Linnaeus popularized its use in his 1753 Species Plantarum, but the French botanist Joseph Pitton de Tournefort (1656–1708) is considered "the founder of the modern concept of genera".
The next year, he published Genera Plantarum, in which he described 935 genera of plants, and shortly thereafter he supplemented it with Corollarium Generum Plantarum, with another sixty (sexaginta) genera.

Protist

ProtistaprotistsProtoctista
The rules for the scientific names of organisms are laid down in the Nomenclature Codes, which allow each species a single unique name that, for "animals" (including protists), "plants" (also including algae and fungi) and prokaryotes (Bacteria and Archaea), is Latin and binomial in form; this contrasts with common or vernacular names, which are non-standardized, can be non-unique, and typically also vary by country and language of usage.
For instance, the water molds are now considered to be closely related to photosynthetic organisms such as Brown algae and Diatoms, the slime molds are grouped mainly under Amoebozoa, and the Amoebozoa itself includes only a subset of "Amoeba" group, and significant number of erstwhile "Amoeboid" genera are distributed among Rhizarians and other Phyla.

Biology

biologicalBiological Sciencesbiologist
A genus (plural genera) is a taxonomic rank used in the biological classification of living and fossil organisms, as well as viruses, in biology.
Domain; Kingdom; Phylum; Class; Order; Family; Genus; Species.

Botanical name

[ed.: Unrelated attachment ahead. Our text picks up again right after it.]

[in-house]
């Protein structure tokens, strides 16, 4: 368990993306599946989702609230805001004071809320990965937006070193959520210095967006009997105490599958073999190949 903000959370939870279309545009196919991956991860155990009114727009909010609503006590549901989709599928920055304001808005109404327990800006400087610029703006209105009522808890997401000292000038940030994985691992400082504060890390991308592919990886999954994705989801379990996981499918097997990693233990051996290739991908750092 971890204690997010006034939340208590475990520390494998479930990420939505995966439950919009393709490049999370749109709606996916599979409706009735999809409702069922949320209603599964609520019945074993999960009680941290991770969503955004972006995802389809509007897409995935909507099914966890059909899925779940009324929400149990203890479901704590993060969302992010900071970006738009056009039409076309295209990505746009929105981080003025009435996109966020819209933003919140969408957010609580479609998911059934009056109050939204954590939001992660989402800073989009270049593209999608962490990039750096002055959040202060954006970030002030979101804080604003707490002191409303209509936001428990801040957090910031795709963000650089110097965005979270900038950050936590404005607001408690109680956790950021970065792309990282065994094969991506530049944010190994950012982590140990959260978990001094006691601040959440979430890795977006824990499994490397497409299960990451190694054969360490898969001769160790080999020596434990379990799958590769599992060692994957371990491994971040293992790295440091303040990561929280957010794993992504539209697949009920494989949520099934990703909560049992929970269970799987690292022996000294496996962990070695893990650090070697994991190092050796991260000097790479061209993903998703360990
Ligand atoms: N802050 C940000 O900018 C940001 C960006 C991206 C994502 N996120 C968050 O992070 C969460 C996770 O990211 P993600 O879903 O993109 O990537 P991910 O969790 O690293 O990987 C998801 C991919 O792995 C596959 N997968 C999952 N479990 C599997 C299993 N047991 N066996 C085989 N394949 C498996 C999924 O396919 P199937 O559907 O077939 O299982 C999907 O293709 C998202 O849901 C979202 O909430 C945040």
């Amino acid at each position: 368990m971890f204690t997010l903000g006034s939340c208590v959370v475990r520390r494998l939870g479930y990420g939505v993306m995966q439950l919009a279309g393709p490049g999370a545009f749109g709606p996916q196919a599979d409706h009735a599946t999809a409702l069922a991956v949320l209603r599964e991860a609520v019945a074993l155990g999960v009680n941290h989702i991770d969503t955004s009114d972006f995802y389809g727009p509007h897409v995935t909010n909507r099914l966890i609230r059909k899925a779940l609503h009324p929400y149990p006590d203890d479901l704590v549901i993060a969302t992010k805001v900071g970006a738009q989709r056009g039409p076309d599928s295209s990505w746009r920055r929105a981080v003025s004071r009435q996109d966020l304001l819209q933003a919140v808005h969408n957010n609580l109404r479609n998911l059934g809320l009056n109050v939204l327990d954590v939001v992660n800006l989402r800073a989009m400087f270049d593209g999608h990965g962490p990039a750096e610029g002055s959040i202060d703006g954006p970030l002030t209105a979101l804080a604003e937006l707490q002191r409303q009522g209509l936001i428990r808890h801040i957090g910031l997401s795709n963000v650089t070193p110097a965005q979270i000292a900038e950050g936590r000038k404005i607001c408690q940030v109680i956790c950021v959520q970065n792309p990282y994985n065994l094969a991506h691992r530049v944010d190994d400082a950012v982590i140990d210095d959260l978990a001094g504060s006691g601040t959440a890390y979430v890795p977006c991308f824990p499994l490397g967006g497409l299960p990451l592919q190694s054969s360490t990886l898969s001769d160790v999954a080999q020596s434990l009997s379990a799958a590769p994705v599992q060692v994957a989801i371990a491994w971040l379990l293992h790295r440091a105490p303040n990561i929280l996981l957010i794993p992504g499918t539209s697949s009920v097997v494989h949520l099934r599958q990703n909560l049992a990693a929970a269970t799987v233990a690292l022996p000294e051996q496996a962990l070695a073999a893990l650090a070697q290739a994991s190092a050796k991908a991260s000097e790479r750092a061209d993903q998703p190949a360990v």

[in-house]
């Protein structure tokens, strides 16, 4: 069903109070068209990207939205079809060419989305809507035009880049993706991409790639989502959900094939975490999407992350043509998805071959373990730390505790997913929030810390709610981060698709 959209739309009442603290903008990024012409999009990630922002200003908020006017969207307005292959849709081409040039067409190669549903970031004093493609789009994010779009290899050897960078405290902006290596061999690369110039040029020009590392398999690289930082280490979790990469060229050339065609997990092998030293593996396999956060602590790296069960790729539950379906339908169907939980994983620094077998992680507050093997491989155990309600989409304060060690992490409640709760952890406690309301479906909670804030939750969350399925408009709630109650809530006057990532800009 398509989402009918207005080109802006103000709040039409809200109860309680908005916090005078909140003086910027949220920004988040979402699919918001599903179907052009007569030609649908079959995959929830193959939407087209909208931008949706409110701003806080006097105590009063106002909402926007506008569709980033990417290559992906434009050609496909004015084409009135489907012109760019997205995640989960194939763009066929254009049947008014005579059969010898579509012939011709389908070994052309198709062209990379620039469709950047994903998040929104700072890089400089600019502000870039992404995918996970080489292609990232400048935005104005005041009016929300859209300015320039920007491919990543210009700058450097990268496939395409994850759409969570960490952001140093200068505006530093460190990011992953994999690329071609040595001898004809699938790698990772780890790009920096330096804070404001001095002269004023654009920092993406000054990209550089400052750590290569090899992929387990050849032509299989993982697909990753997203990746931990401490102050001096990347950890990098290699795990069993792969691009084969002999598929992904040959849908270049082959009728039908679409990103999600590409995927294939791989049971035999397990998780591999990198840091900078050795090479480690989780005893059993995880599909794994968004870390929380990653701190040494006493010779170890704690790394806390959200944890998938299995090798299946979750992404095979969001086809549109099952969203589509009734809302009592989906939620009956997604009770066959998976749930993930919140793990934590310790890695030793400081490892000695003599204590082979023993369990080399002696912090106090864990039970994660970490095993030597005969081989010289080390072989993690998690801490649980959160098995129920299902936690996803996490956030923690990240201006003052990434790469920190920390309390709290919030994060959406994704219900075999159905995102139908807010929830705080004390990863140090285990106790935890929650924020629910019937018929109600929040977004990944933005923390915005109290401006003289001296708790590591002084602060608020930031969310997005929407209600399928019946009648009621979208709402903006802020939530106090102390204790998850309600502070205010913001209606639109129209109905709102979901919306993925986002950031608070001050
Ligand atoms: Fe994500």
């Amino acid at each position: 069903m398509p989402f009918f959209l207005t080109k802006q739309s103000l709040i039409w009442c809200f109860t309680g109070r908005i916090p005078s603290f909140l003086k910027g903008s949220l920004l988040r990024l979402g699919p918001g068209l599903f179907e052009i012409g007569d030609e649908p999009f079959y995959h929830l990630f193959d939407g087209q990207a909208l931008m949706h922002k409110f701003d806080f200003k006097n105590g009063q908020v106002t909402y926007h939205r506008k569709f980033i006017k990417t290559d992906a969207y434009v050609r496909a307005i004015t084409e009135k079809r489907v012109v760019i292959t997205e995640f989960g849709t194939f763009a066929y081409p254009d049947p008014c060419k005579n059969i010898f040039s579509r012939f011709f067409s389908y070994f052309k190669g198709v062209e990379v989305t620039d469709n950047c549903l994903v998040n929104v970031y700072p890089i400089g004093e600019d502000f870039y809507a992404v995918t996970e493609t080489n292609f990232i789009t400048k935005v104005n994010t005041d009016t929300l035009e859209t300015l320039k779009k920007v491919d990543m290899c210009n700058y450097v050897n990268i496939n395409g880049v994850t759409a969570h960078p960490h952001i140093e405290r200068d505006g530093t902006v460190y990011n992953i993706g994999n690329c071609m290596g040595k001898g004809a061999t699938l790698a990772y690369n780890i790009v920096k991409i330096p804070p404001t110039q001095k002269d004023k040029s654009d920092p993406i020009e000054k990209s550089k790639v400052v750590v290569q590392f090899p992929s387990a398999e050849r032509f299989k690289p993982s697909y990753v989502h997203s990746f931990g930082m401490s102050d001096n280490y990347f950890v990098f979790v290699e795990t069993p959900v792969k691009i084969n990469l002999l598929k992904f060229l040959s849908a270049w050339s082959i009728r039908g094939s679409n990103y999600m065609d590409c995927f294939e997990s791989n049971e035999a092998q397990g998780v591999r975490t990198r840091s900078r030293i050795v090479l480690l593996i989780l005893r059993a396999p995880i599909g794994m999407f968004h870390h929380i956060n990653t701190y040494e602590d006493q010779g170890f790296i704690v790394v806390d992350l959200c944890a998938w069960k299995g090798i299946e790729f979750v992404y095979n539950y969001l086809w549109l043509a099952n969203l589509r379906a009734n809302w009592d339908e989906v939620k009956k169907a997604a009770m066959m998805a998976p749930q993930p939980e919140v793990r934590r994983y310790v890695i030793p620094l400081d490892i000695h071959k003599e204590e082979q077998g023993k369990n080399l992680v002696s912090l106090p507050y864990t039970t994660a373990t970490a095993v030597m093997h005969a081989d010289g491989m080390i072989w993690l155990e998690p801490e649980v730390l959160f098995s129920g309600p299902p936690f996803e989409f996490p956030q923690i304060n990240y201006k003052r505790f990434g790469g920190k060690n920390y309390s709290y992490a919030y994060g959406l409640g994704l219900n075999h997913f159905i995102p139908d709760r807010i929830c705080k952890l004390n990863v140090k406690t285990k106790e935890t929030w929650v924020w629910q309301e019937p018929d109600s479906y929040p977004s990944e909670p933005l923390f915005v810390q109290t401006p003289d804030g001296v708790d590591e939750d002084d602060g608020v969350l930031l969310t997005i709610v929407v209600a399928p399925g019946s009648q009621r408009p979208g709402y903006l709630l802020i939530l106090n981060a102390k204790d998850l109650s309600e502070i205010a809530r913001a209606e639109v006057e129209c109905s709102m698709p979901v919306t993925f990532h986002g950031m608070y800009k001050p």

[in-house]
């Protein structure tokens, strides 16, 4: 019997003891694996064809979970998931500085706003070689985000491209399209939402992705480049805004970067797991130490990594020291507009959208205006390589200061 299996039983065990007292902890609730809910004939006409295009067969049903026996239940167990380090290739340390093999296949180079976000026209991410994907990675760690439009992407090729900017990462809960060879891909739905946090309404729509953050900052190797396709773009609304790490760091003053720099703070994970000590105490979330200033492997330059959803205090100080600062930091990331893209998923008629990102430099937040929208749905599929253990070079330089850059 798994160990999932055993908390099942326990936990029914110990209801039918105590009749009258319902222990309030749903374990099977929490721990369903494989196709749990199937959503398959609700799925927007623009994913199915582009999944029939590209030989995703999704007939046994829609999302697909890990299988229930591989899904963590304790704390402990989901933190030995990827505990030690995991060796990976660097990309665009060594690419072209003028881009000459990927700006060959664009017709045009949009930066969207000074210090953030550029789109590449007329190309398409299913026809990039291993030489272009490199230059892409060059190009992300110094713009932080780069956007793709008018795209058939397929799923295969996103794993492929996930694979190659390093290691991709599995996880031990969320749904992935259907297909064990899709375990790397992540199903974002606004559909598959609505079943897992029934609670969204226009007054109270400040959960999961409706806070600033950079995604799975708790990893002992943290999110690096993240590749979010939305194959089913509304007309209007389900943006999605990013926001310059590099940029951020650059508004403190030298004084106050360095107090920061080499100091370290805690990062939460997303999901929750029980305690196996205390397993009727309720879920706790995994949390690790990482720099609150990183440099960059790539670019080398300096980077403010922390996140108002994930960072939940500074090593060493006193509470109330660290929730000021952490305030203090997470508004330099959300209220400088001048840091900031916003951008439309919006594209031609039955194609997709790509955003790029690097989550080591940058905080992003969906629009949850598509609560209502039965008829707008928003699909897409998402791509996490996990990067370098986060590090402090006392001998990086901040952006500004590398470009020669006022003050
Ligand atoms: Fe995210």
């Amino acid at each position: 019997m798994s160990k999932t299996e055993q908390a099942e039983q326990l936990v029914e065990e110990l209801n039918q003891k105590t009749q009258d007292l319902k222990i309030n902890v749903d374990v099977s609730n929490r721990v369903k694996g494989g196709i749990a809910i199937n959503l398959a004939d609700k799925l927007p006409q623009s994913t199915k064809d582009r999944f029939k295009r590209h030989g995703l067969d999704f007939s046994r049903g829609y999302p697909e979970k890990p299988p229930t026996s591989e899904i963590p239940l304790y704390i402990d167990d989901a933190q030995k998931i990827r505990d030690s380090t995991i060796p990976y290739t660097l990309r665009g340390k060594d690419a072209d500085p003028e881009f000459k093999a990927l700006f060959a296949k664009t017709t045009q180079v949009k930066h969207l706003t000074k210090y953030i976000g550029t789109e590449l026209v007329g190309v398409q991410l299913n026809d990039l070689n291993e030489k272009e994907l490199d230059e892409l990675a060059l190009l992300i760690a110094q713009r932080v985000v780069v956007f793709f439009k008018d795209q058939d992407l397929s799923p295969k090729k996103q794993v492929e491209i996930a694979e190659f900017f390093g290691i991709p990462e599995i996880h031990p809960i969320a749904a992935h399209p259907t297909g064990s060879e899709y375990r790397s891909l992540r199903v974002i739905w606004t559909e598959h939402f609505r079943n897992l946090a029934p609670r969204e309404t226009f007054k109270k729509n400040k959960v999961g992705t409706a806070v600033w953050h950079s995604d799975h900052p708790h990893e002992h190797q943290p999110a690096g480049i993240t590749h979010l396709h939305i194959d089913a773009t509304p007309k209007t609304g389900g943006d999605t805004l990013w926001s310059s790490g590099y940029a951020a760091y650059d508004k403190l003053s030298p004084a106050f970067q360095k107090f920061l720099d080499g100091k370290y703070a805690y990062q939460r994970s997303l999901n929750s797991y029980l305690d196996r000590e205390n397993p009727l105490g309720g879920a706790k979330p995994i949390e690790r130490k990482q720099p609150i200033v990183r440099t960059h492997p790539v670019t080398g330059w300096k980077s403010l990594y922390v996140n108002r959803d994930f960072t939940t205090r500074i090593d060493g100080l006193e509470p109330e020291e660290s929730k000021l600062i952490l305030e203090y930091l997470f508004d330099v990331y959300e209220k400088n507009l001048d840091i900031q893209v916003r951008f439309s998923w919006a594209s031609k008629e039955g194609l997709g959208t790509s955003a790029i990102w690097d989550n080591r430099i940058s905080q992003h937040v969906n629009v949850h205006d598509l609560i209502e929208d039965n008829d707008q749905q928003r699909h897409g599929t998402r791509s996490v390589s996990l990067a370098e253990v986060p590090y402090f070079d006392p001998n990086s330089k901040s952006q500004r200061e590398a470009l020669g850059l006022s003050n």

specific epithetepithetspecific name
It plays a fundamental role in binomial nomenclature, the system of naming organisms, where it is combined with the scientific name of a species: see Specific name (botany) and Specific name (zoology).
Depending on rank, botanical names may be in one part (genus and above), two parts (various situations below the rank of genus) or three parts (below the rank of species).

Botany

botanistbotanicalplant biology
The specific name is written in lower-case and may be followed by subspecies names in zoology or a variety of infraspecific names in botany.
This established a standardised binomial or two-part naming scheme where the first name represented the genus and the second identified the species within the genus.

International Code of Zoological Nomenclature

ICZNzoological nomenclatureICZN Code
Available names are those published in accordance with the International Code of Zoological Nomenclature and not otherwise suppressed by subsequent decisions of the International Commission on Zoological Nomenclature (ICZN); the earliest such name for any taxon (for example, a genus) should then be selected as the "valid" (i.e., current or accepted) name for the taxon in question.